The final mandala image - detail from the painting MYSTERIUM.
The subject matter of my latest painting, Mysterium, was a major challenge to envision. Creating a portrait of the human psyche, I used symbolic imagery to depict the duality of the mind's conscious and unconscious aspects. Of particular concern was how to best portray the obscure nature of the unconscious. From the painting's first conception, I imagined a mandala, an image based on concentric rings and long associated with the subconscious mind. Ideally, my mandala should be a dazzling sight that would evoke ecstatic, transcendental, and numinous feelings. That goal, of course, would be nearly impossible to achieve. Normally, I do not create "study" paintings; however, to avoid such a task would be to risk ruining a major work. Creating several mandala studies was imperative in order to proceed with confidence in preparing the final painting.READ AND SEE MORE...
A close up of the painting
The art and mystery of painting is one of my greatest loves. However, I produced no paintings for a very long time due to focusing on my animation career and family matters. In 2010 I regained my motivation to pick up the brushes, but wanted to try a different method. Most of my earlier works were painted in acrylics, but I was disenchanted with the "plastic" look, and particularly their difficulty in blending as they dried almost as soon as the paint contacted the canvas. Conversely I found oil paints tended to get get over-blended, and the fumes and toxic solvents were a turn off. I really liked the look and ease of use of pastels, but found them to be a fragile, easily damaged medium. Fortunately, a new line of paints was introduced in 2008, Golden OPEN Acrylics, which bridge the gap between oil and acrylic. Intrigued by these slow-drying acrylics, I decided to try them out for my new artworks. Having completed several new paintings now, I present this demonstration of the creation of my latest painting RING OF FIRE, followed by a review and analysis of the Open Acrylics.READ AND SEE MORE...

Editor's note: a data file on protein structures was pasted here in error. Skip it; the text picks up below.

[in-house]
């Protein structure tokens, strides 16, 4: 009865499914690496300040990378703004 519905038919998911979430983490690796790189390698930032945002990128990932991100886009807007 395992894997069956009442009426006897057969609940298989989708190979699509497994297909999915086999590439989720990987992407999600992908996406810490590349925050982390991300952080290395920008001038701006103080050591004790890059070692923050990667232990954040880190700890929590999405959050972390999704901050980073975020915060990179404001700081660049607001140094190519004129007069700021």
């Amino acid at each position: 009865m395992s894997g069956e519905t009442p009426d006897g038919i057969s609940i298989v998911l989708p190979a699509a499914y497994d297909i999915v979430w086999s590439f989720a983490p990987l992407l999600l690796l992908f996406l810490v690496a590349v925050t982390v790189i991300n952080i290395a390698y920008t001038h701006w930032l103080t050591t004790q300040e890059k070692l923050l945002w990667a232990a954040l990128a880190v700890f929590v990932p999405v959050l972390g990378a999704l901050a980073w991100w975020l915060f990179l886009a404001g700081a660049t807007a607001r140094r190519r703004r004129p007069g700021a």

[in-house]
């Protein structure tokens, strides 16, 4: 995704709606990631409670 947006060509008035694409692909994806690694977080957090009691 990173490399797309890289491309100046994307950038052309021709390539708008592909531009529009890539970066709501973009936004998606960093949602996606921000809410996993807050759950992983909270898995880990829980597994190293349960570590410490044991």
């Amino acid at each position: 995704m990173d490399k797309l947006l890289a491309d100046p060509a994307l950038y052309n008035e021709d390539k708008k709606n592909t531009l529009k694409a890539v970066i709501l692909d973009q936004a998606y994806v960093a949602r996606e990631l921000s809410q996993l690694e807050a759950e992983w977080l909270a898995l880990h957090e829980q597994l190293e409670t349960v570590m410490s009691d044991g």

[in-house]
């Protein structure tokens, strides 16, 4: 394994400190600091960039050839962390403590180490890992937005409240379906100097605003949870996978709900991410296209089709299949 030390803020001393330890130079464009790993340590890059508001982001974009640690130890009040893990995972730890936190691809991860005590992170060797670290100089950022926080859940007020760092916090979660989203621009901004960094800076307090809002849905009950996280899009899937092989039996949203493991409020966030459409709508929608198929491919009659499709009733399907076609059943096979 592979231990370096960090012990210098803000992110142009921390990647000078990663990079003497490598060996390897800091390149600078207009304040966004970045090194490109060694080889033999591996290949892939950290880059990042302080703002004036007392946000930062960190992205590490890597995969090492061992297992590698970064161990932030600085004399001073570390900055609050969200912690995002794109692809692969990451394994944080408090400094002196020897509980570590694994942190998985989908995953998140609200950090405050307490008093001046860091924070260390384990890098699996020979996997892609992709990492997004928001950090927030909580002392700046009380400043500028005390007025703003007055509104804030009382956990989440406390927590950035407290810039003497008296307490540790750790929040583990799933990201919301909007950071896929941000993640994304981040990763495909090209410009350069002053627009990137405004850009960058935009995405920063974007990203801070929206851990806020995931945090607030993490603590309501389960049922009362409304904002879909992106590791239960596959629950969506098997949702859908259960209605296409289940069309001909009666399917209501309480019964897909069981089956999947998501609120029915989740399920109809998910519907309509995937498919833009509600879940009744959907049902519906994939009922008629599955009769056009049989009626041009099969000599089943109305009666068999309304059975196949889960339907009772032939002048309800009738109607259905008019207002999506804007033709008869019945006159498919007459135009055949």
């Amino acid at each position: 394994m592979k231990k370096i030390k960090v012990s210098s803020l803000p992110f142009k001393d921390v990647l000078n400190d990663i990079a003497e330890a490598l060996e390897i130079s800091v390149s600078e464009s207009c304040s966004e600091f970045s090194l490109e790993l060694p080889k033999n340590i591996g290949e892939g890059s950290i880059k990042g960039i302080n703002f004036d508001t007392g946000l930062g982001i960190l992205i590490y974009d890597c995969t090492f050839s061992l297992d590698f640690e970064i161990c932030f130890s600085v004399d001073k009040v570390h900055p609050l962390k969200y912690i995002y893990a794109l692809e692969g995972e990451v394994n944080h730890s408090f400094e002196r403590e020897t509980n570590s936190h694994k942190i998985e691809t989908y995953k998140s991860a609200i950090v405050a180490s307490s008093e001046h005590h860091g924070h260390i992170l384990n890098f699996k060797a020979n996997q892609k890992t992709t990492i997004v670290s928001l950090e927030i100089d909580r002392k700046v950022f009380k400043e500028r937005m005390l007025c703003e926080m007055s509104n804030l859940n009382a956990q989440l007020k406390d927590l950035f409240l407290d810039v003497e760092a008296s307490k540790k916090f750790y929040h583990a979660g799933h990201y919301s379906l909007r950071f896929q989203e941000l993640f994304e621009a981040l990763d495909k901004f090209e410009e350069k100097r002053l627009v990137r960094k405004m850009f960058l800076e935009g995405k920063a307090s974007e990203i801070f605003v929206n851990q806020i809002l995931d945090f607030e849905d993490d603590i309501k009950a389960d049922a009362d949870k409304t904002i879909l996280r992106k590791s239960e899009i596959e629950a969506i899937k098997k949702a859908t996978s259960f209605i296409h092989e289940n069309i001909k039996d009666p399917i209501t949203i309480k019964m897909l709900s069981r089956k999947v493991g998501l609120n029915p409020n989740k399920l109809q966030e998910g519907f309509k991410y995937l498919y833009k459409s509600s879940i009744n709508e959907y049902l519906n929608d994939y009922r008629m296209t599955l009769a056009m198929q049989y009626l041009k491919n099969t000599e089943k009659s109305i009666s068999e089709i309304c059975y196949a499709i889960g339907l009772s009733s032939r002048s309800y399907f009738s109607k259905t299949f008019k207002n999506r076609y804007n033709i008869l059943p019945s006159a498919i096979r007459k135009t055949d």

The painting measures 5 ¼ x 3 ½ inches.
As a general rule, I don’t include painting in the artistic services I offer for clients. Painting is my fine art, intentionally kept free, pure, and uncorrupted from commercial use. One exception was a tiny piece I made as a prop in 1987 for the film adaptation of FROG AND TOAD TOGETHER. It was created for a scene in which Frog reads a story to Toad about a knight fighting a dragon (which I also animated).
Director John Clark Matthews requested a painting for the wall of Frog’s house that reflected Frog’s storytelling. Specifically, a re-imagining of the famous 1470 masterpiece Saint George and the Dragon by Paolo Uccello, except with frogs as the knight and maiden. It took me a full day to paint it, on Bristol board with acrylic paints, surrounded with a balsa wood picture frame. In the movie, the painting is featured up close, then widens out to reveal Frog and Toad in the living room. Most children probably didn’t “get it”, but hopefully adult viewers recognized and appreciated the parody of Uccello’s masterpiece!
Joel Fletcher ©2011